Interview by Ellen Eldridge
On a 4-day break before touring with The Meat Puppets, Brantley Senn (bassist and songwriter for Dead Confederate) and I connected via phone call for a 20-minute interview about Dead Confederate’s first full-length album release, Wrecking Ball. We discussed everything from his favorite song on the album (which inspired a painting) to Brantley’s advice on not getting a puppy!
As one of the main songwriters for Dead Confederate, do you feel that when you play each song you need to be in a specific emotional state? In other words, when you perform each song what do you think about?
Hardy [Morris] and I are both minded about that. You kinda can’t help but think about the things you write about when you play them live. Even if I’m not trying to think about it, songs like “Flesh Colored Canvas” can kinda bring up some old emotions and stuff. Most of the time, I try to focus on the music, but a lot of times emotions do come up. It’s not something I do so much consciously. I probably used to more; when the songs were more fresh I would think about it more deeply than now, but after touring so much and doing hundreds of shows a year you get to a point where you focus on making each show the best you can, playing the best…
That’s part of the question, when you’re up on stage playing say, “The Rat”, a song that’s your single and you’ve played a dozen times before, do you have to get yourself in some kind of mental place as opposed to when you’re playing a different track or a happier tune?
Right, I think there is an element of that but I’m not sure if it’s so much forced as it occurs naturally. Sometimes the negative songs come out more strongly if the crowd’s kind of negative. Like if we’re not getting a good response sometimes it makes the song more meaningful and egg you on.
Do you have a favorite song on Wrecking Ball? Either to perform or because the words and music means something special to you personally?
I think “Flesh Colored Canvas” is my favorite. As far as anything I’ve written I feel like that’s the best I’ve brought to the table yet and kinda my pride and joy out of all the songs.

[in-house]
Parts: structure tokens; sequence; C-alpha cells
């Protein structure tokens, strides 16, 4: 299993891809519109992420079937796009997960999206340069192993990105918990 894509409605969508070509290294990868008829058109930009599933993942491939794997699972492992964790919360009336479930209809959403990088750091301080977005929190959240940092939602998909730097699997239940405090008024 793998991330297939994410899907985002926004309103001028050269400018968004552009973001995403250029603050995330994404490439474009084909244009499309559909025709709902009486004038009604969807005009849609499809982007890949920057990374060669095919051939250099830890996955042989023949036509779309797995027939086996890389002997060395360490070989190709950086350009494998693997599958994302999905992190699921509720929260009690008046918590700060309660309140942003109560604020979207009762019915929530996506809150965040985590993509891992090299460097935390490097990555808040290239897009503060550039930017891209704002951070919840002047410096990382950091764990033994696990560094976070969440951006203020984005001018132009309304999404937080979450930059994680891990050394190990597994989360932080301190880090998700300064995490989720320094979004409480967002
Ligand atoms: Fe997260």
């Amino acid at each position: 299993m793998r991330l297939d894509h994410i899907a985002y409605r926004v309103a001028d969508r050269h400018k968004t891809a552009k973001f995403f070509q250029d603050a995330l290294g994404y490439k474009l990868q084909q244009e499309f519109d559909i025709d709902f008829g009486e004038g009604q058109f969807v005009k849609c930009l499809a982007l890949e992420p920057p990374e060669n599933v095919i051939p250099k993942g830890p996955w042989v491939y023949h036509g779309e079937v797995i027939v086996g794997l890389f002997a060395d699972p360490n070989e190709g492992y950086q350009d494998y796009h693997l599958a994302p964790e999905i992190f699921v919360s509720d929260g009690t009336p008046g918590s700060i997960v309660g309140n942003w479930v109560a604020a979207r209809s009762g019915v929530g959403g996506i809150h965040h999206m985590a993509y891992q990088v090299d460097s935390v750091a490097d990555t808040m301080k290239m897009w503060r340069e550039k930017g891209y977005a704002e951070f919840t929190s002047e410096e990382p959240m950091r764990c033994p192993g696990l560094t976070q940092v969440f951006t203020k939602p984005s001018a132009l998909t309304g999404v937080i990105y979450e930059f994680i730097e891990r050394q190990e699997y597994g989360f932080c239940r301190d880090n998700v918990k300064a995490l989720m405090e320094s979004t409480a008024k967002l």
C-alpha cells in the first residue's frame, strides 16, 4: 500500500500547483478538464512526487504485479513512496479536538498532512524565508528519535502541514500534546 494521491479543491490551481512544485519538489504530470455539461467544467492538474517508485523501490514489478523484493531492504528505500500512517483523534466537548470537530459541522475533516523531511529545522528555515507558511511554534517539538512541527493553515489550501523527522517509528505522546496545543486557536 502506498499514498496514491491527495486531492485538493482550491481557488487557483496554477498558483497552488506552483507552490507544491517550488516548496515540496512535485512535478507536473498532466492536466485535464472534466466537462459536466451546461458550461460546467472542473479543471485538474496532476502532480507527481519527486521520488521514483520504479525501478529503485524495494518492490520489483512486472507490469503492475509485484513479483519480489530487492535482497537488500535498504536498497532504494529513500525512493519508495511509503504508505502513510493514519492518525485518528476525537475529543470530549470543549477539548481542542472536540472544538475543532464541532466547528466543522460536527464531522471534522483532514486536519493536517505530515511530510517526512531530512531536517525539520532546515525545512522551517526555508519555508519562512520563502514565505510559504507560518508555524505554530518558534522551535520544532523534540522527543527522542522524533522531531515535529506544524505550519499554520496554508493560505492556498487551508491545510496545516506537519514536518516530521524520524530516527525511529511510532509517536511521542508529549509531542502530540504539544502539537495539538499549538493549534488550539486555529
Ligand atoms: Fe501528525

And is that because of the lyrical content or the music or both…?
It’s mostly lyrical content, but the music too. You know, a big epic, long song it’s got a gentle touch to it which is a little bit different from the other stuff, it’s fun to try to pull off live. I think sometimes playing softer stuff can be more challenging.
Personally, I love it when verses are sung with meaning and emotion, and that makes up for the actual words. A combination of sounds and words where the meaning is implied in the delivery more than the translation. Do you feel an atmospheric quality of music overcompensates for otherwise trite lyrics, making them somehow mean more?
Well, those lyrics to me were intentionally trite, tongue-in-cheek. A lyric like “Stupid human shit for brains”, obviously I can write better lyrics than that, but it was meant to be very blunt and very simple. A lot of songs I’ve written lately have been more tongue-in-cheek. We have a song called “Guns”, it’s kind of a b-side, and it’s completely meant to aid the whole aesthetic of Nirvana just in the sense that we keep getting so many references to it. Just ‘cus Hardy looks like him.
We wrote a song that was a Nirvana song, kinda. It apes “Aneurysm”. Yeah that’s the mentality when I write too, I have a very dry, sarcastic sense of humor. “The Rat” itself, I was very emotional when I wrote it, really livid, but it’s also in your most pissed-off moments you’re gunna say something more to the point and simple, like “stupid human shit for brains”. It’s real natural; I wasn’t trying to act slick or be really sophisticated. It was more of a driving straight forward…elaborate insults aren’t the ones that really stick to somebody, the ones that are really painful are the ones that are straight forward.
I think a lot of reviewers can look too deep into stuff when they listen to too much bullshit like Vampire Weekend where they think that everything needs to be about this super educated highly literate concept and sometimes it’s the simplest shit that’s the real art. Same reason “Flesh Colored Canvas” has taken influence from Jackson Pollack and his painting. Maybe his stuff isn’t highly academic or intelligent, but it was really blunt and really just what it was.
Yeah, slapping paint down on the canvas…
That’s why his paintings sell for 20 million while somebody who can draw a pretty painting can’t sell their paintings for shit.
That’s right, a lot a people accuse Nirvana of just being verse-chorus-verse and simple chord progressions and power chords, but it obviously impacted my generation at least. It was important to me.
What about the video for “The Rat”? Watching the video changed my perception of what the song was about even before I knew what it was about; I still see that boy burying his bag. Driving around thinking, “what’s in that bag?” Who worked on the video and what role did you play in the storyline?
Pamela Littky is a photographer out of L.A., she’s a friend of ours, she had this concept and we kinda went with it. There’s certain effects to it, certainly a lot of Athens, the whole thing was shot in Athens. As far as my role, I just reviewed it and made sure it was true to the meaning of it. I’m not sure if it hit it dead on; that was our first experience with the whole video thing. In the future we’ll strive to put more effort into it; it was kind of thrown together, I think. I don’t think it strayed; there were a couple things I had to edit out that I felt were taking away from the meaning.